The opportunity to restore many wild bird populations rests on their remarkable ability to replenish their numbers when they find good habitat. ~ Stephen Kress
Where to Begin
You’ve got the swing set installed for the kids, the patio and BBQ area well situated and a hammock strung securely between two trees. Your lawn is lush (through organic management, of course) and your foundation planting is neatly trimmed and symmetrical. But there’s that part of the yard—it may be a corner, a side lot, or a fencerow—that is only traversed when the errant Frisbee sails wide. Sure would be great not to have to mow that area.
No matter where it is on the property or the size, it’s an ideal spot for bird habitat.
Here’s where you can begin to manipulate the vegetation with a simple goal of providing food and cover for birds by mimicking those qualities of the natural land that once existed here. Layering native plants to create a density reminiscent of local forests for example, is a key concept.
The same concepts can be applied to smaller properties on a lesser scale. Offsetting limiting factors by planting native, bird-friendly vegetation can improve bird diversity…and may help discourage common non-native species found in more urban areas.With a little patience and the right selection of plants, your work will be rewarded with a variety of curious birds that stop to explore rather than sidestepping what was formerly lawn. As you begin to witness the new lives sharing the yard (and your Frisbee skills improve), you’ll be moved to increase the size of the bird garden and reduce the expansiveness of your lawn and the adherent maintenance.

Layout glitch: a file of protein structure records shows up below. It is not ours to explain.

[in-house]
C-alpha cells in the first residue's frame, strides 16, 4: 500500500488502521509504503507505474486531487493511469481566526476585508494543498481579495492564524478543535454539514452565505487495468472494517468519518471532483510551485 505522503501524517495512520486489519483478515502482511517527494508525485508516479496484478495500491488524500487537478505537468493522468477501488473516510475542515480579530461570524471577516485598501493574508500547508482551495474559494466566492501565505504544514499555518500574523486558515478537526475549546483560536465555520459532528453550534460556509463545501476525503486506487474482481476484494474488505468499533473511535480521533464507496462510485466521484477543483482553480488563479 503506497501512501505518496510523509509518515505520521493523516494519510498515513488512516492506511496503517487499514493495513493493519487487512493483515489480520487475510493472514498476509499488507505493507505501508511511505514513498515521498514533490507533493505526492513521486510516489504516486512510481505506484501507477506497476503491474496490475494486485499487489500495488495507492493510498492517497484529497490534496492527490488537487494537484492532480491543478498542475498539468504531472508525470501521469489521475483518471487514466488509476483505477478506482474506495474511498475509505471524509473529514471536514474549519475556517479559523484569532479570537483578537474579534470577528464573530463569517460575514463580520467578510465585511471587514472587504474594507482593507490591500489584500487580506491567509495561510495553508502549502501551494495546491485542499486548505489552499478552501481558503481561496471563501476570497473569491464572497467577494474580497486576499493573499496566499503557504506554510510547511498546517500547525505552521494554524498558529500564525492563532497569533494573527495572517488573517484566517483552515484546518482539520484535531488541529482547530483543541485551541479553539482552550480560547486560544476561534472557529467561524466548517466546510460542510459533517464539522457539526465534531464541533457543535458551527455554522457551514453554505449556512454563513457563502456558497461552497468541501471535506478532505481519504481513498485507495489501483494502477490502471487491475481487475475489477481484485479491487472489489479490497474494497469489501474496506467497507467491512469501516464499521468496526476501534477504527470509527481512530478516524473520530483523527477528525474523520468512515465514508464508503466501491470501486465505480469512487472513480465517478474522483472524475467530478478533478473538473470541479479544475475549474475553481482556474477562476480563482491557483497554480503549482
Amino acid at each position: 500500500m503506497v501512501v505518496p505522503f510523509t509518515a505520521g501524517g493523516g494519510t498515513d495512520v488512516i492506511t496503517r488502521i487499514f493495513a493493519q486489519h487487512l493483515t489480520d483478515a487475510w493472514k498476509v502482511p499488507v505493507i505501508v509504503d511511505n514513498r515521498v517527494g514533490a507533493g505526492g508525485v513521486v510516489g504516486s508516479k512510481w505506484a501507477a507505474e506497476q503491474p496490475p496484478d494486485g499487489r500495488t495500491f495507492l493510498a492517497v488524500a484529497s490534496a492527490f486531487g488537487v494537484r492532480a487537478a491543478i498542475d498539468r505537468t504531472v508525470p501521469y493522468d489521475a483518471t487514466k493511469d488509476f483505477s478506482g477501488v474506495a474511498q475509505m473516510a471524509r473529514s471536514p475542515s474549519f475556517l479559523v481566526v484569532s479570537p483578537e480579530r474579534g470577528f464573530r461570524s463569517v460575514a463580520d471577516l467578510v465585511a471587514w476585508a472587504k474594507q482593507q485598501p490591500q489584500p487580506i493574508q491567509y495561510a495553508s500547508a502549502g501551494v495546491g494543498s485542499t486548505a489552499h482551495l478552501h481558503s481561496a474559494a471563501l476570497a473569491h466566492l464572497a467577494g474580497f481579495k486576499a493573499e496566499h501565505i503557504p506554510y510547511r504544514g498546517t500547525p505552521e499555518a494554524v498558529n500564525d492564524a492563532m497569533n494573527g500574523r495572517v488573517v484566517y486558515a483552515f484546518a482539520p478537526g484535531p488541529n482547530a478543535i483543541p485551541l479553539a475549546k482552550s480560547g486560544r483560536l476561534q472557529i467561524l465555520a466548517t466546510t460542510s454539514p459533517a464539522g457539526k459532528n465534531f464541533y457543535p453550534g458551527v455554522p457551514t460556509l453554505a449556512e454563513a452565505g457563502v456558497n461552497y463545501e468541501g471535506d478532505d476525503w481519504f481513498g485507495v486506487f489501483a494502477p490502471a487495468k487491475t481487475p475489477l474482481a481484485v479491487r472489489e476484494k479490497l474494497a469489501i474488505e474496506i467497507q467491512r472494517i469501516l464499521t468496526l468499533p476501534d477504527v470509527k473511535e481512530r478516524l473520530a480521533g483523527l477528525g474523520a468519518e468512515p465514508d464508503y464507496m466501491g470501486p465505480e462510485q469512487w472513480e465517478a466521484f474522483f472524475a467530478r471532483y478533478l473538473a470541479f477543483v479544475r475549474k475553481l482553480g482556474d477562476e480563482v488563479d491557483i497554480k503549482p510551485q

Corporate and business campuses often have vast areas that are underutilized yet painstakingly maintained with mowing (noise, air pollution) and chemicals (ecological damage). These areas can be planted for birds which would in turn lead to recreational opportunities for employees, visitors, and the local community.